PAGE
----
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62 Responses

  1. gopher652003 says

    Wasn’t the recent issue contamination of the sample with teflon, not with microbes? The teflon would make it more difficult to tell if their were microbes in the sample, but it wouldn’t actually “contaminate” Mars.

    • That’s exactly what I read in another article. This is the first I’ve heard about concerns that the rover is carrying microbes.

      • Member
        Jenny Winder says

        It isn’t certain, but protocols were not strictly followed so the sterilization process is now in question. This came to light just after the launch.

      • Torbjörn Larsson says

        It is technically inaccurate to call it sterilization, as nothing will be sterilized. Even autoclaves have been found to not suffice for some extremophile spores, and of course not for most prion diseases.

        Your previous “microbial reduction” seems about right.

    • Member
      Jenny Winder says

      It is the lapse in planetary protection procedure that could cause contamination. The separate Teflon and molybdenum disulfide issue could compromise the data analyses.

    • Member
      Jenny Winder says

      gopher652003 and Wadda YaWant Here is an article about the planetary protection slip up http://www.space.com/13783-nasa-msl-curiosity-mars-rover-planetary-protection.html and another about the landing issue http://www.space.com/12827-mars-rover-curiosity-landing-contamination-risks.html

      • gopher652003 says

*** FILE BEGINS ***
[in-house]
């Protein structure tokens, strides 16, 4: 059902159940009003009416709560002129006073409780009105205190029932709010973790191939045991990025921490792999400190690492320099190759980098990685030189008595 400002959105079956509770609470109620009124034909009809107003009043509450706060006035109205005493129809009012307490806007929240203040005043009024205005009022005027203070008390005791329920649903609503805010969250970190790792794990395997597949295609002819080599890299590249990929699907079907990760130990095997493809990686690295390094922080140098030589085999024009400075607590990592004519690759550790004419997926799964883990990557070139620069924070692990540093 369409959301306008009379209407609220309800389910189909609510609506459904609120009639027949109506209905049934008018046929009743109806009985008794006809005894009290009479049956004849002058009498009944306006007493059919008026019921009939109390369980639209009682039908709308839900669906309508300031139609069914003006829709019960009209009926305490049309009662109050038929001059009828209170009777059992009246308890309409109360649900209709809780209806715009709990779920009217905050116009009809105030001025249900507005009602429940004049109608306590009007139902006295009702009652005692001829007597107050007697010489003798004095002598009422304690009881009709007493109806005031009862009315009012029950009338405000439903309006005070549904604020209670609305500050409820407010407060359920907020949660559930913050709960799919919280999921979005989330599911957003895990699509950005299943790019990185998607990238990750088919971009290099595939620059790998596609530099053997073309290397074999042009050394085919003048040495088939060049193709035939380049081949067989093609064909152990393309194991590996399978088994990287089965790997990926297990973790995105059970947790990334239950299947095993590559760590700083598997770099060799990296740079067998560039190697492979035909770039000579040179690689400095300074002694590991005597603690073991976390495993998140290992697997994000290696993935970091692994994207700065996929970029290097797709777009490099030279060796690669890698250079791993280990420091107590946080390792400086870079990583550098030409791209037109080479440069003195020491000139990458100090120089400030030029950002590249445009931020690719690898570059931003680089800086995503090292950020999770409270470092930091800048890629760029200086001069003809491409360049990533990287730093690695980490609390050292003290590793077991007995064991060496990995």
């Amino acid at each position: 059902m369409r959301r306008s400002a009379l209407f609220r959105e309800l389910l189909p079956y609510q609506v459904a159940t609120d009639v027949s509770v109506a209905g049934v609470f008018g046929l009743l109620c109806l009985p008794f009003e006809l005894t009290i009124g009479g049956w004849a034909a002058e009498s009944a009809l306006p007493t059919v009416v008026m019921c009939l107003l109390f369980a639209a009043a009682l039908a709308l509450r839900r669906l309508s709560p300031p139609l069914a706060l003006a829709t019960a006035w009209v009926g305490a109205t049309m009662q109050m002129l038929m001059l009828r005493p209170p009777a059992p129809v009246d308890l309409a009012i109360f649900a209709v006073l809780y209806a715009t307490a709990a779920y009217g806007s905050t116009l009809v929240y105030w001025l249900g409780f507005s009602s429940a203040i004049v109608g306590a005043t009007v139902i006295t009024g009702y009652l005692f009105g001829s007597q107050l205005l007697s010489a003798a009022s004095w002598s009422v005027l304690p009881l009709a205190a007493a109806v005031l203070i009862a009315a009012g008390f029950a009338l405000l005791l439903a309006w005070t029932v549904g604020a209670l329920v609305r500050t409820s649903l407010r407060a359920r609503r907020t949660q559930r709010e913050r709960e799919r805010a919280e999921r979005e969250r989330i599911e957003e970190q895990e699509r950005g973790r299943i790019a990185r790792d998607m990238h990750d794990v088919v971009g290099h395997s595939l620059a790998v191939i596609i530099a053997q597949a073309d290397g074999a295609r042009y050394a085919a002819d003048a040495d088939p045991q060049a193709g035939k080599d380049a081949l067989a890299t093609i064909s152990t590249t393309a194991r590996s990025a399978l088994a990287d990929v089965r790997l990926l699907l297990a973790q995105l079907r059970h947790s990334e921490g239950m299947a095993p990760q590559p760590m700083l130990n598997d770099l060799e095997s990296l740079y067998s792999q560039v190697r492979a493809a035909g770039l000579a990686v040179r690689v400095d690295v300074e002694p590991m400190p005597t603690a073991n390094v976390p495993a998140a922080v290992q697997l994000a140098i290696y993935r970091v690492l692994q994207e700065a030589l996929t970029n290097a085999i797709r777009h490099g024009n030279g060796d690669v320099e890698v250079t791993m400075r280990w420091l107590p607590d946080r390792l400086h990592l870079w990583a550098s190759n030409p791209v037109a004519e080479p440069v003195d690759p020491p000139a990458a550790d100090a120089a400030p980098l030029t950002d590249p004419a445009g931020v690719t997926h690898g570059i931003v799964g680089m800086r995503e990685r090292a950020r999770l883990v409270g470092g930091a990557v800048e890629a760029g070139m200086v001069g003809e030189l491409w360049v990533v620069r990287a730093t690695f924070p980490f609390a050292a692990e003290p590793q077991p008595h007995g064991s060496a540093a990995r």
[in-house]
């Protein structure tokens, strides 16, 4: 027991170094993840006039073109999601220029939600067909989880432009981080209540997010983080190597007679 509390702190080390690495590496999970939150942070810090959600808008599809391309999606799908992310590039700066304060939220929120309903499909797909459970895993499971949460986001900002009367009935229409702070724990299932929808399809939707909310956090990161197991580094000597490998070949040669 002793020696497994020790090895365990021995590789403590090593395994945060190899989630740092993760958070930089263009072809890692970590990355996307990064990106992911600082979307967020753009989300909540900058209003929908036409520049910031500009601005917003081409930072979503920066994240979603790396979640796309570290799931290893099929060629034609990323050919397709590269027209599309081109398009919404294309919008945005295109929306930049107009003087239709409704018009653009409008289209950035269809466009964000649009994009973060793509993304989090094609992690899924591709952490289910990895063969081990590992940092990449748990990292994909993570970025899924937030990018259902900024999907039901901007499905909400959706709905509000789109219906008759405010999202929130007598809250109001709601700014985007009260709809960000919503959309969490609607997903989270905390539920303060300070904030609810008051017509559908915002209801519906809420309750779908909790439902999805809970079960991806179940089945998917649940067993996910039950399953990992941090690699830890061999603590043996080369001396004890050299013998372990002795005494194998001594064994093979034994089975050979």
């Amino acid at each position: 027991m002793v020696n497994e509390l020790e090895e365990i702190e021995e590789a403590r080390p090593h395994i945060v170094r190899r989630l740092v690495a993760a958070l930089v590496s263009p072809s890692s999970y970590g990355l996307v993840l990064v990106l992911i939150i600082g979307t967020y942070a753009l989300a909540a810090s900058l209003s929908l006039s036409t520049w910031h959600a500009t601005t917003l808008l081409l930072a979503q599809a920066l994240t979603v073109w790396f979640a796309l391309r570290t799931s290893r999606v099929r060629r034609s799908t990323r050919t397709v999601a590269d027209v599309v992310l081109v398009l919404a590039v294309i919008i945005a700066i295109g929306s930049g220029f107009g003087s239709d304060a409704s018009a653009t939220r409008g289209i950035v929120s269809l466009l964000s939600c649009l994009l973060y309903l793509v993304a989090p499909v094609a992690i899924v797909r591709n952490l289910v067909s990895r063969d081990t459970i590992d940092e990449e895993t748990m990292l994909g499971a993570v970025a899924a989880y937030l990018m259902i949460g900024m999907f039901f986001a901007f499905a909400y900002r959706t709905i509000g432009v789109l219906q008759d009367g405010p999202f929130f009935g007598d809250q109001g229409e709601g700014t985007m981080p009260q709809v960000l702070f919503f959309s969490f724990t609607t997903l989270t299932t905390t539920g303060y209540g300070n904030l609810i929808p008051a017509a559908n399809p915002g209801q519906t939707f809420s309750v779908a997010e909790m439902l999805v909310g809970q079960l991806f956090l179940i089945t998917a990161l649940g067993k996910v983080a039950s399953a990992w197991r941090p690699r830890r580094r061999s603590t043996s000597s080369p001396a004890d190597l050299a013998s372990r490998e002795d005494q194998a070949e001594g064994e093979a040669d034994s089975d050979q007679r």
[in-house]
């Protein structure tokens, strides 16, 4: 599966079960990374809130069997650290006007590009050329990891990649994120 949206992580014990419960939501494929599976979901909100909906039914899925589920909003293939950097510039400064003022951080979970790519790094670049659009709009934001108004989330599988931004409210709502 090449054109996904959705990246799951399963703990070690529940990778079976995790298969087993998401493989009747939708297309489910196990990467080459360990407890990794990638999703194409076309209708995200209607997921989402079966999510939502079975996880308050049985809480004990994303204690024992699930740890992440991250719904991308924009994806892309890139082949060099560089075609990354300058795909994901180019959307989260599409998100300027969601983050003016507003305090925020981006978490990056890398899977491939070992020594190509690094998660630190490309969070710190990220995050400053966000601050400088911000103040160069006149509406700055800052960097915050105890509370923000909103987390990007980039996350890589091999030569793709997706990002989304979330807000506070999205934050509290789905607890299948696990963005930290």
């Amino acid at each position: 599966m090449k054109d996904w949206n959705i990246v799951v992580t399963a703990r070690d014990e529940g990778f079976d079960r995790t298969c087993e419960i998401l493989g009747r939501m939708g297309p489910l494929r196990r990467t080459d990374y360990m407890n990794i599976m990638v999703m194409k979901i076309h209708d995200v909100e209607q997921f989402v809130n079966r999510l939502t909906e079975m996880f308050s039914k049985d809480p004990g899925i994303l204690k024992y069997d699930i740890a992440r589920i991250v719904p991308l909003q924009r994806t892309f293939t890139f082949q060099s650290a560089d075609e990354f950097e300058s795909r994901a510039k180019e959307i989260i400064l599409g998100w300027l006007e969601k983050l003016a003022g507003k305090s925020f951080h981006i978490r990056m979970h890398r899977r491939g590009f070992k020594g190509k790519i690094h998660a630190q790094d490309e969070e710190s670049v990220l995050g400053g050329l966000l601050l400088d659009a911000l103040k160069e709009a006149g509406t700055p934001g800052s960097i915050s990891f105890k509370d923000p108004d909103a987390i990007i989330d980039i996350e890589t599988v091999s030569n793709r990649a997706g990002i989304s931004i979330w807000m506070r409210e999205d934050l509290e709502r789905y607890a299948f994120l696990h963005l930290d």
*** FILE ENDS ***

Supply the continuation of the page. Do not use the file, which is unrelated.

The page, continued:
Sorry for the late reply (dunno if you’ll actually read this):

        I understand that, but there are actually two issues here. One is a contamination issue that last made the news in Nov 2011, and the other is a problem with Teflon shedding in a sample, making analysis more difficult.

        The article you wrote (and, to a MUCH greater degree, mainstream media articles) conflated the two issues. Your article… kinda… separated the two issues, but not as much as it should have.

        Speaking of not adhering to protocol;), generally issues like this are caused by a lack of adherance to long recognized editing procedures. Proper editing of an article is very difficult, but it is an essential part of the article writing process. Peer review of articles by fellow writers can reduce this problem, though it doesn’t remove the need for professional editing.

  2. Zoutsteen from Holland says

    The odds of finding life on Mars have suddenly increased.

    • Ethan Walker says

      This, I believe, is their primary concern.

      • Zoutsteen from Holland says

        the whole 2.5bn drilled down through its wheels.
        Who wants to say, choose an atmospheric burn and crash trajectory for the rover to avoid contamination?
        My guess: land, pray and definitely believe that the precautions work.

      • Torbjörn Larsson says

        Overstating much? These are minor concerns compared to doing the mission in the first place.

      • Zoutsteen from Holland says

        http://www.astrobio.net/exclusive/3495/mars-contamination-dust-up
        This is mostly standard routine and scientificaly verified.
        Yet, you don’t want people to start throwing petri dishes full of microbes up and shrug. There is still the international treaty to adhere to.
        Mars now, probably Europa next … you really want to know that the life you found is alien to Earth. Not Send another probe worth bn’s and clean the 2nd one a bit more thoroughly.

      • Torbjörn Larsson says

        If “this” (what?) is verified, give refs.

        In my first comment here I commented specifically how (a very unlikely) crosscontamination isn’t a do or die thing for astrobiology, because of genome sequencing.

      • Zoutsteen from Holland says

        You searching for being right or you implying we’re going to send one of those things up // or keep sending rocks down to Earth until there is one with life …. hoping the end result will show “no contamination from curiousity (or future exploration probe)”. >>